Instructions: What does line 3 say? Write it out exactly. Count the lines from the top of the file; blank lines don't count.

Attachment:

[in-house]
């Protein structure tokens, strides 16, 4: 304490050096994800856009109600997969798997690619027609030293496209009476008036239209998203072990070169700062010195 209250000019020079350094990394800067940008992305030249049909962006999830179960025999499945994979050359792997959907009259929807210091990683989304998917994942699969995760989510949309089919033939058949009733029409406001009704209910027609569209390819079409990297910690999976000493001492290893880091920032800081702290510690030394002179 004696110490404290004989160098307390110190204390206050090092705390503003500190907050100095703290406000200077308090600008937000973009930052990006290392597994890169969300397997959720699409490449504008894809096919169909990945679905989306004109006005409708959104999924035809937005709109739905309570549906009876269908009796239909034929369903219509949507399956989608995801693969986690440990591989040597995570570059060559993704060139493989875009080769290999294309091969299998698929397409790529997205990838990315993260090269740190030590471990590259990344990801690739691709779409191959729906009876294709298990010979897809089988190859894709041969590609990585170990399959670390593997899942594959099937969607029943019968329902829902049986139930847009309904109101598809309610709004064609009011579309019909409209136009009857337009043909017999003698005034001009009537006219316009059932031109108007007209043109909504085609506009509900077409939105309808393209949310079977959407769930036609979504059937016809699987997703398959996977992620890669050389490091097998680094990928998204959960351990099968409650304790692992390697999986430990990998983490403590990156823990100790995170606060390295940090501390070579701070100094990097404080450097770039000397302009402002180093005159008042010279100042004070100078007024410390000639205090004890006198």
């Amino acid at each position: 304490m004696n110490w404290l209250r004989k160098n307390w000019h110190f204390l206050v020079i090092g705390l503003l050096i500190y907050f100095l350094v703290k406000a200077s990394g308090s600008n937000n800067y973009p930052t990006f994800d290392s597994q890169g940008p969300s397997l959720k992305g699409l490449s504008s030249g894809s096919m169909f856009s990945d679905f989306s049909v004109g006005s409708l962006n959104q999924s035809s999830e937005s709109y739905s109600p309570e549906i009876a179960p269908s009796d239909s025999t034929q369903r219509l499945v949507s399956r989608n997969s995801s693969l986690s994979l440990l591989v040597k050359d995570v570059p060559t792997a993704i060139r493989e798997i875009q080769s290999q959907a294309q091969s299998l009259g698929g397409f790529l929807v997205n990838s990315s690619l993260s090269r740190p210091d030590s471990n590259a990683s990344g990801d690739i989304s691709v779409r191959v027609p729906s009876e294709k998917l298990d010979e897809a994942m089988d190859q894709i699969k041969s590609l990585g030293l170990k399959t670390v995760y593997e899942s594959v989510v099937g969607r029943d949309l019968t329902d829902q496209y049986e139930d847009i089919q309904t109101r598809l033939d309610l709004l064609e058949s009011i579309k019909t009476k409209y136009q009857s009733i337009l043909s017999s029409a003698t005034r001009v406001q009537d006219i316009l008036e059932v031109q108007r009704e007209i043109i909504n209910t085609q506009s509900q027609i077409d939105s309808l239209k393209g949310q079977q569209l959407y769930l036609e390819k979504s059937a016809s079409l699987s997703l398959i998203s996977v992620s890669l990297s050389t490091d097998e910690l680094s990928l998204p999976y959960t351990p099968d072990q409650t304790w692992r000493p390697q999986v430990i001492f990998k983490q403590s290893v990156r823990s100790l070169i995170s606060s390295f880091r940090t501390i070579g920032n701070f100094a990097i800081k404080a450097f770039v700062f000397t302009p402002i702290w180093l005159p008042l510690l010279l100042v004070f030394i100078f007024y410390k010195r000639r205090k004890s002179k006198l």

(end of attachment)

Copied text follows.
């Amino acid at each position: 304490m004696n110490w404290l209250r004989k160098n307390w000019h110190f204390l206050v020079i090092g705390l503003l050096i500190y907050f100095l350094v703290k406000a200077s990394g308090s600008n937000n800067y973009p930052t990006f994800d290392s597994q890169g940008p969300s397997l959720k992305g699409l490449s504008s030249g894809s096919m169909f856009s990945d679905f989306s049909v004109g006005s409708l962006n959104q999924s035809s999830e937005s709109y739905s109600p309570e549906i009876a179960p269908s009796d239909s025999t034929q369903r219509l499945v949507s399956r989608n997969s995801s693969l986690s994979l440990l591989v040597k050359d995570v570059p060559t792997a993704i060139r493989e798997i875009q080769s290999q959907a294309q091969s299998l009259g698929g397409f790529l929807v997205n990838s990315s690619l993260s090269r740190p210091d030590s471990n590259a990683s990344g990801d690739i989304s691709v779409r191959v027609p729906s009876e294709k998917l298990d010979e897809a994942m089988d190859q894709i699969k041969s590609l990585g030293l170990k399959t670390v995760y593997e899942s594959v989510v099937g969607r029943d949309l019968t329902d829902q496209y049986e139930d847009i089919q309904t109101r598809l033939d309610l709004l064609e058949s009011i579309k019909t009476k409209y136009q009857s009733i337009l043909s017999s029409a003698t005034r001009v406001q009537d006219i316009l008036e059932v031109q108007r009704e007209i043109i909504n209910t085609q506009s509900q027609i077409d939105s309808l239209k393209g949310q079977q569209l959407y769930l036609e390819k979504s059937a016809s079409l699987s997703l398959i998203s996977v992620s890669l990297s050389t490091d097998e910690l680094s990928l998204p999976y959960t351990p099968d072990q409650t304790w692992r000493p390697q999986v430990i001492f990998k983490q403590s290893v990156r823990s100790l070169i995170s606060s390295f880091r940090t501390i070579g920032n701070f100094a990097i800081k404080a450097f770039v700062f000397t302009p402002i702290w180093l005159p008042l510690l010279l100042v004070f030394i100078f007024y410390k010195r000639r205090k004890s002179k006198l």